When Should You Include an Autonumber Column in a Table?

Surrogate vs. Natural Keys. GUIDs vs. Autonumbers. What factors dictate whether to include an autonumber column in your table? When should you do it?

When Should You Include an Autonumber Column in a Table?


It is awfully tempting to just end the article here, but I suppose I should explain myself and respond to a few common counterarguments.

Why Do I Say You Should ALWAYS Include an Autonumber Column?

Let me count the ways.

  1. Convenience.  Autonumber columns (IDENTITY in SQL SERVER) contain whole numbers.  They are also the primary key column in most tables (see limited exceptions below).
  2. Low cost.  Data storage costs are so low that adding an extra number field to a table is negligible.  Over the ten-year lifespan of a project, the cost of an autonumber field is almost certainly less than even half-an-hour of development time.  In my experience, autonumber fields help minimize development and support costs, so they more than pay for themselves.
  3. Debugging aid. The ever-increasing nature of autonumber fields make them an invaluable debugging aid.  Being able to see the sequence that records were added to a database relative to other records has saved me more times than I can count remember (I can count really high).
  4. Future proof.  I have often wished I used an autonumber field as the primary key on a table.  A common example is the junction table that sits in the middle of a many-to-many relationship.  In the past, I often created a primary key from the two foreign key fields on the table.  Inevitably, I would realize long after the fact that I needed additional fields on the junction table, and that it would be nice to be able to refer to those records with a single identifier.
  5. Consistency. Being able to use the same data type to identify a unique record for any table makes it easier to rely on consistent design patterns when building your application.  This may take the form of generic DeleteRecord methods, auto-generated ORM-style classes, or auto-generated CRUD (CREATE/READ/UPDATE/DELETE) stored procedures.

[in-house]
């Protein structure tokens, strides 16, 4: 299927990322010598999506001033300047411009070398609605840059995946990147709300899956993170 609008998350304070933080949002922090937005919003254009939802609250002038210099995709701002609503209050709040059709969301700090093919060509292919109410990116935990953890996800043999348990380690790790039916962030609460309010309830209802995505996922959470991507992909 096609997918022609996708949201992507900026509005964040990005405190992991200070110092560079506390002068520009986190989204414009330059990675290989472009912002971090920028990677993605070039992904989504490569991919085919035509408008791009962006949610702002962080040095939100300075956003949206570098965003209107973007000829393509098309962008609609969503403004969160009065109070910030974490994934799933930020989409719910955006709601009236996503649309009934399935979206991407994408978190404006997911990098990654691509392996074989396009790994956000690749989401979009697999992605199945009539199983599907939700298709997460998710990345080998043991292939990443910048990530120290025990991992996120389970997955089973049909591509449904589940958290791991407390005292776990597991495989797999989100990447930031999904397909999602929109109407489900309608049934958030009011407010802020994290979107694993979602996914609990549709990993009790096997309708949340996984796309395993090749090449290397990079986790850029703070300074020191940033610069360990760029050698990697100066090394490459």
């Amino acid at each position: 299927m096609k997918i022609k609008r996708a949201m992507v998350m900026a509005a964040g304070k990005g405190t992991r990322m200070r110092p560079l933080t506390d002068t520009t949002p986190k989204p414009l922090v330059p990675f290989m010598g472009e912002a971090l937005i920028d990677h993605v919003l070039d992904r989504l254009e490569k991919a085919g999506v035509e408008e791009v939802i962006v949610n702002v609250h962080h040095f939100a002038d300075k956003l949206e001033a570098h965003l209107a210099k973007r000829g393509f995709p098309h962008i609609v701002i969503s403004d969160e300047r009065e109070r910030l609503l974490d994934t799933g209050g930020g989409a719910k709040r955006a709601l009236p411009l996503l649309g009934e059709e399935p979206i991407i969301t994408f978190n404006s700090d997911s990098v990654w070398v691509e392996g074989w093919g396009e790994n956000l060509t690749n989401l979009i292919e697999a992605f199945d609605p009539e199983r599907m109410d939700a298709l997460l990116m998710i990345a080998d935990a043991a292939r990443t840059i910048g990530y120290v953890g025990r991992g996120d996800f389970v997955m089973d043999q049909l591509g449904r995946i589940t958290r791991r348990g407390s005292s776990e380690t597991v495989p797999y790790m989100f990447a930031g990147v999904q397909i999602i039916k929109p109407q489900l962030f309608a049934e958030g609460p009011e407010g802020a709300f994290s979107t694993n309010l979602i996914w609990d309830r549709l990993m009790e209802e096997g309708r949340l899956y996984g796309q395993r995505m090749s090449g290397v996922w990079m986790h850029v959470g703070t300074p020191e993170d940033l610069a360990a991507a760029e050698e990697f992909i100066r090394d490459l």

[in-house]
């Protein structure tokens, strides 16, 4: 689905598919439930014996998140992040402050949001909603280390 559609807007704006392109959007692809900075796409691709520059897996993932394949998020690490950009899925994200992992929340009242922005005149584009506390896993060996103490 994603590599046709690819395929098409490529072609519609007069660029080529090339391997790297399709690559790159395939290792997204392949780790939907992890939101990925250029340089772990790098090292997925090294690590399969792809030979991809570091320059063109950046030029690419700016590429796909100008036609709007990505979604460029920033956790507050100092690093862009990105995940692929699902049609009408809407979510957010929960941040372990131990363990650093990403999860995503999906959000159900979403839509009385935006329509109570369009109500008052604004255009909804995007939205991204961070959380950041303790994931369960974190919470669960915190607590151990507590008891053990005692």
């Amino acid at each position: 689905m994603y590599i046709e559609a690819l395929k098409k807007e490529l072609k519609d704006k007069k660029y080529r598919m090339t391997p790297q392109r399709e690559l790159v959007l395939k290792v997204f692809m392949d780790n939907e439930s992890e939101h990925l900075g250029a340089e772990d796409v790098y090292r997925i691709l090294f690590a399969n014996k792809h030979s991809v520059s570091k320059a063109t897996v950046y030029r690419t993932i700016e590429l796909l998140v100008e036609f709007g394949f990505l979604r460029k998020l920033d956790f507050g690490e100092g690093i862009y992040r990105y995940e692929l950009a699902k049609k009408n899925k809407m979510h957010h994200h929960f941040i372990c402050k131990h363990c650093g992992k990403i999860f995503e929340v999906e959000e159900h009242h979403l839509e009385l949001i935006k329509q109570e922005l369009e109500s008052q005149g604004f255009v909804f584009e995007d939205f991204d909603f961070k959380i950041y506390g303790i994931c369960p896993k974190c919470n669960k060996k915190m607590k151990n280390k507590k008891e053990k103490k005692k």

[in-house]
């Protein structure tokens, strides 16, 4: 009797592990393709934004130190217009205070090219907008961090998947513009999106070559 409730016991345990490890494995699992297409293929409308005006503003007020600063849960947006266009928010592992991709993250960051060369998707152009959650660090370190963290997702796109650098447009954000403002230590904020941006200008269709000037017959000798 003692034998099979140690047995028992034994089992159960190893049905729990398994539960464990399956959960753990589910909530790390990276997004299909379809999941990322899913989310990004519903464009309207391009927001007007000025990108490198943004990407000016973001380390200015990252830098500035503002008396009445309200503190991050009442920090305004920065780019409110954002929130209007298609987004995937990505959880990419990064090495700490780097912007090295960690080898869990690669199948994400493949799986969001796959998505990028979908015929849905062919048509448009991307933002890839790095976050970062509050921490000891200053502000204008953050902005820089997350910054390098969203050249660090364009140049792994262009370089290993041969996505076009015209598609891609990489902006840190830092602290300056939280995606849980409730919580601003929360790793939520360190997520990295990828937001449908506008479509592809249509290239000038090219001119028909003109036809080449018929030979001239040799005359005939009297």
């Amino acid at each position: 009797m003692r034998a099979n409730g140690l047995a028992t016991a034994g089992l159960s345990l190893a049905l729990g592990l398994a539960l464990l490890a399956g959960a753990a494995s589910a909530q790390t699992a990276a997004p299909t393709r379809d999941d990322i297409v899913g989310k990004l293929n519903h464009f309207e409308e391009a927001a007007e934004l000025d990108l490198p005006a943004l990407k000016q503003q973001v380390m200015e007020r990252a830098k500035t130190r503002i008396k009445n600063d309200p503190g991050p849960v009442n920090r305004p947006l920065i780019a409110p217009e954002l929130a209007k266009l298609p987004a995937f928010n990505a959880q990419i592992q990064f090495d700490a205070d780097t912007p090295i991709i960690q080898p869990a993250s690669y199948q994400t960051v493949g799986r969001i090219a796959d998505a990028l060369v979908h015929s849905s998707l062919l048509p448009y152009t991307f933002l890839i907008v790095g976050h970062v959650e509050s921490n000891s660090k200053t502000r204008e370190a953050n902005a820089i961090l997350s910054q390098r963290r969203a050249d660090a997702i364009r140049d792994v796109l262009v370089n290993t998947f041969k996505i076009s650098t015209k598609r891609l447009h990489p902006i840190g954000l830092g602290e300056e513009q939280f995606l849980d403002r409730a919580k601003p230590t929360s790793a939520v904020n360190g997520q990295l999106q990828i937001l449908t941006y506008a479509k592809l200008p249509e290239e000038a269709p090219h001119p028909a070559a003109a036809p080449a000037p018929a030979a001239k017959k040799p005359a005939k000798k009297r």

But What About...

...Using Natural Keys Instead?

In the theoretical world of computer science and database normalization, there used to be a strong preference for natural keys.  According to the theory, you should always be able to identify one (or more) fields that can be combined to produce a unique value.

This sounds nice in theory, but in practice it has several problems:

  1. Compound keys (a primary key composed of multiple fields) are super-annoying when it comes time to establishing table relationships.  If your table has a three-column primary key, then every related foreign table must also include the same three columns.  Madness I tell you!
  2. Reality has a tendency to not cooperate with theory.  Pick your adage/quote:
    • "The best laid plans of mice and men often go awry." -Robert Burns
    • "No plan survives contact with the enemy." -Moltke the Elder
    • "Everyone has a plan until they get punched in the mouth." -Mike Tyson
    • "Anything that can go wrong will go wrong." -Murphy's Law
    Too often the assumption that a natural key will be unique always and forever turns out not to be the case.  And if and when that happens, you've got a real mess on your hands because your entire database may need to be redesigned.
  3. Natural keys–especially those that include string fields or multiple columns–perform poorly compared to an autonumber primary key.  While academia and computer science theory may not care about the performance of a relational database, your clients certainly do.

Unique Natural Keys are Still Important

You should absolutely identify the natural keys in your tables and create unique indexes to enforce this uniqueness.  

However, natural keys and unique indexes should be in addition to a surrogate autonumber primary key.  

When Unique Natural Keys Turn Out Not to be Unique

If it turns out that what you thought was a natural key can have duplicate values after all, you will need to deal with that.  

You will likely need to add a new column to the key (and possibly the table) to maintain this uniqueness.   As long as you weren't using the natural key as the table's primary key, then you simply update the unique index to include the additional column.  

The rest of your database design is not affected.